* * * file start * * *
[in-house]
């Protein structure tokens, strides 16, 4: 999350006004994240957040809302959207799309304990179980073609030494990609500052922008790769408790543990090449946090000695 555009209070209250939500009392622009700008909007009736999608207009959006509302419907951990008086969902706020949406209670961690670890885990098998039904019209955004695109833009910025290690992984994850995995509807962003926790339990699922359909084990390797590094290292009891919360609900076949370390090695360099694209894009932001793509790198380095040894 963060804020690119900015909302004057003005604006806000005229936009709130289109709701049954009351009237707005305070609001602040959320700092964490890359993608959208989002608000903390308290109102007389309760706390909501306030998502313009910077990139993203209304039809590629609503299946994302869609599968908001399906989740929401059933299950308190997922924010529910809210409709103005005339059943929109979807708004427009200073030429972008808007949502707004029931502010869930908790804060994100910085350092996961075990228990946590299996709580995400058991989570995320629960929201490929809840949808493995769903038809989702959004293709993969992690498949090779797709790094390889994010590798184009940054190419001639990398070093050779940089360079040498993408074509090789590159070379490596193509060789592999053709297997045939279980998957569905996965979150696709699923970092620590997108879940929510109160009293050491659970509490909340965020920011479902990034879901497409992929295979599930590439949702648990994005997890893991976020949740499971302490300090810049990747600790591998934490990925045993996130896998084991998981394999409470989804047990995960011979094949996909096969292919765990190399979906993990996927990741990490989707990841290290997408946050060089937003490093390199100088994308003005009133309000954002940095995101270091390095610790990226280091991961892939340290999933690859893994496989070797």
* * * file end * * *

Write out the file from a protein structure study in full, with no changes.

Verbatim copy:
[in-house]
């Protein structure tokens, strides 16, 4: 999350006004994240957040809302959207799309304990179980073609030494990609500052922008790769408790543990090449946090000695 555009209070209250939500009392622009700008909007009736999608207009959006509302419907951990008086969902706020949406209670961690670890885990098998039904019209955004695109833009910025290690992984994850995995509807962003926790339990699922359909084990390797590094290292009891919360609900076949370390090695360099694209894009932001793509790198380095040894 963060804020690119900015909302004057003005604006806000005229936009709130289109709701049954009351009237707005305070609001602040959320700092964490890359993608959208989002608000903390308290109102007389309760706390909501306030998502313009910077990139993203209304039809590629609503299946994302869609599968908001399906989740929401059933299950308190997922924010529910809210409709103005005339059943929109979807708004427009200073030429972008808007949502707004029931502010869930908790804060994100910085350092996961075990228990946590299996709580995400058991989570995320629960929201490929809840949808493995769903038809989702959004293709993969992690498949090779797709790094390889994010590798184009940054190419001639990398070093050779940089360079040498993408074509090789590159070379490596193509060789592999053709297997045939279980998957569905996965979150696709699923970092620590997108879940929510109160009293050491659970509490909340965020920011479902990034879901497409992929295979599930590439949702648990994005997890893991976020949740499971302490300090810049990747600790591998934490990925045993996130896998084991998981394999409470989804047990995960011979094949996909096969292919765990190399979906993990996927990741990490989707990841290290997408946050060089937003490093390199100088994308003005009133309000954002940095995101270091390095610790990226280091991961892939340290999933690859893994496989070797």